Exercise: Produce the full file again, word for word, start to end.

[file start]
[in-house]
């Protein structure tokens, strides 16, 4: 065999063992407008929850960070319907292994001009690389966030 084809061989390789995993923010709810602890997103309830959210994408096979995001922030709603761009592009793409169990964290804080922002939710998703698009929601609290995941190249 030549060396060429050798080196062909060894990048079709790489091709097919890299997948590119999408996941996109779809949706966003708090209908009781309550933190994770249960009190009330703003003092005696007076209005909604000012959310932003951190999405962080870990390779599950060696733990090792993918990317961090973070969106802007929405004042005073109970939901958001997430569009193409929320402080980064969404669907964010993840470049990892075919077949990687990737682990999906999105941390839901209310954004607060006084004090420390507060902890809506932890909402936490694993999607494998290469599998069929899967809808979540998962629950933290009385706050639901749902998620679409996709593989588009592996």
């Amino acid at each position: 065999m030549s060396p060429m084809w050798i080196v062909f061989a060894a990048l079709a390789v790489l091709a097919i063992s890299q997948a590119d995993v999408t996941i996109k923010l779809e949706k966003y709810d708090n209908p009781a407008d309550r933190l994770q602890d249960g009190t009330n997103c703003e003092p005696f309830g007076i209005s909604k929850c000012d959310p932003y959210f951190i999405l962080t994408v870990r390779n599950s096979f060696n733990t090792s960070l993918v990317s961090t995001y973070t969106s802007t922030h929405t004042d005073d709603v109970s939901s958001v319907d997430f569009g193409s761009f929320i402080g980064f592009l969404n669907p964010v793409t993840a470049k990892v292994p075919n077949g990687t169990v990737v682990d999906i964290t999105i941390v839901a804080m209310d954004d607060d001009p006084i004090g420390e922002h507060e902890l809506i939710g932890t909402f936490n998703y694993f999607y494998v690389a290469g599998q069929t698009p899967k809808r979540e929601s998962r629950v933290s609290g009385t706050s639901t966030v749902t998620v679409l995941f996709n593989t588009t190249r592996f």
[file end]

[in-house]
């Protein structure tokens, strides 16, 4: 065999063992407008929850960070319907292994001009690389966030 084809061989390789995993923010709810602890997103309830959210994408096979995001922030709603761009592009793409169990964290804080922002939710998703698009929601609290995941190249 030549060396060429050798080196062909060894990048079709790489091709097919890299997948590119999408996941996109779809949706966003708090209908009781309550933190994770249960009190009330703003003092005696007076209005909604000012959310932003951190999405962080870990390779599950060696733990090792993918990317961090973070969106802007929405004042005073109970939901958001997430569009193409929320402080980064969404669907964010993840470049990892075919077949990687990737682990999906999105941390839901209310954004607060006084004090420390507060902890809506932890909402936490694993999607494998290469599998069929899967809808979540998962629950933290009385706050639901749902998620679409996709593989588009592996």
């Amino acid at each position: 065999m030549s060396p060429m084809w050798i080196v062909f061989a060894a990048l079709a390789v790489l091709a097919i063992s890299q997948a590119d995993v999408t996941i996109k923010l779809e949706k966003y709810d708090n209908p009781a407008d309550r933190l994770q602890d249960g009190t009330n997103c703003e003092p005696f309830g007076i209005s909604k929850c000012d959310p932003y959210f951190i999405l962080t994408v870990r390779n599950s096979f060696n733990t090792s960070l993918v990317s961090t995001y973070t969106s802007t922030h929405t004042d005073d709603v109970s939901s958001v319907d997430f569009g193409s761009f929320i402080g980064f592009l969404n669907p964010v793409t993840a470049k990892v292994p075919n077949g990687t169990v990737v682990d999906i964290t999105i941390v839901a804080m209310d954004d607060d001009p006084i004090g420390e922002h507060e902890l809506i939710g932890t909402f936490n998703y694993f999607y494998v690389a290469g599998q069929t698009p899967k809808r979540e929601s998962r629950v933290s609290g009385t706050s639901t966030v749902t998620v679409l995941f996709n593989t588009t190249r592996f």